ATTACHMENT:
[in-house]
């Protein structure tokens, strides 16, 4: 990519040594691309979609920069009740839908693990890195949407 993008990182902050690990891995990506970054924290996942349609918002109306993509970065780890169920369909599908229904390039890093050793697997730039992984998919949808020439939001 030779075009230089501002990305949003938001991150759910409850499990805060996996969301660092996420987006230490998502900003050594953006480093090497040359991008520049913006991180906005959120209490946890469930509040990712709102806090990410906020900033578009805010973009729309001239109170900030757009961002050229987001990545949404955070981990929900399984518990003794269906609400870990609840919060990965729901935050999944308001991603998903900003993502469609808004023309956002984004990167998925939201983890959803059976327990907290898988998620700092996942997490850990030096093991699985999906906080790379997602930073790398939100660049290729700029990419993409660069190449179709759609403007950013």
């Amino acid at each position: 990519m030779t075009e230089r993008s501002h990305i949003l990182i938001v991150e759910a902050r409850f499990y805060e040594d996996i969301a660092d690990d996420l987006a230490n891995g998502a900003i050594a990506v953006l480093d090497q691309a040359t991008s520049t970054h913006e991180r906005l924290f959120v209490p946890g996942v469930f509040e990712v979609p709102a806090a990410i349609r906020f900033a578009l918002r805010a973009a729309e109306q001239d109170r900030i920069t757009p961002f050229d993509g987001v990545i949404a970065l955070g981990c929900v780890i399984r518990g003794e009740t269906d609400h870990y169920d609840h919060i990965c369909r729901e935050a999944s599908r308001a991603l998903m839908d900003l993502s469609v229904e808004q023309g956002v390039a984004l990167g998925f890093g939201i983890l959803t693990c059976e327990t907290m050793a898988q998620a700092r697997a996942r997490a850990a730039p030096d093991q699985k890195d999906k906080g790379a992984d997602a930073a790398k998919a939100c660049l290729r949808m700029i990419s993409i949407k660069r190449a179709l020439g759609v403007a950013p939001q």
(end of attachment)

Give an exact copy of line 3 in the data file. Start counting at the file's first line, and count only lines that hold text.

């Amino acid at each position: 990519m030779t075009e230089r993008s501002h990305i949003l990182i938001v991150e759910a902050r409850f499990y805060e040594d996996i969301a660092d690990d996420l987006a230490n891995g998502a900003i050594a990506v953006l480093d090497q691309a040359t991008s520049t970054h913006e991180r906005l924290f959120v209490p946890g996942v469930f509040e990712v979609p709102a806090a990410i349609r906020f900033a578009l918002r805010a973009a729309e109306q001239d109170r900030i920069t757009p961002f050229d993509g987001v990545i949404a970065l955070g981990c929900v780890i399984r518990g003794e009740t269906d609400h870990y169920d609840h919060i990965c369909r729901e935050a999944s599908r308001a991603l998903m839908d900003l993502s469609v229904e808004q023309g956002v390039a984004l990167g998925f890093g939201i983890l959803t693990c059976e327990t907290m050793a898988q998620a700092r697997a996942r997490a850990a730039p030096d093991q699985k890195d999906k906080g790379a992984d997602a930073a790398k998919a939100c660049l290729r949808m700029i990419s993409i949407k660069r190449a179709l020439g759609v403007a950013p939001q």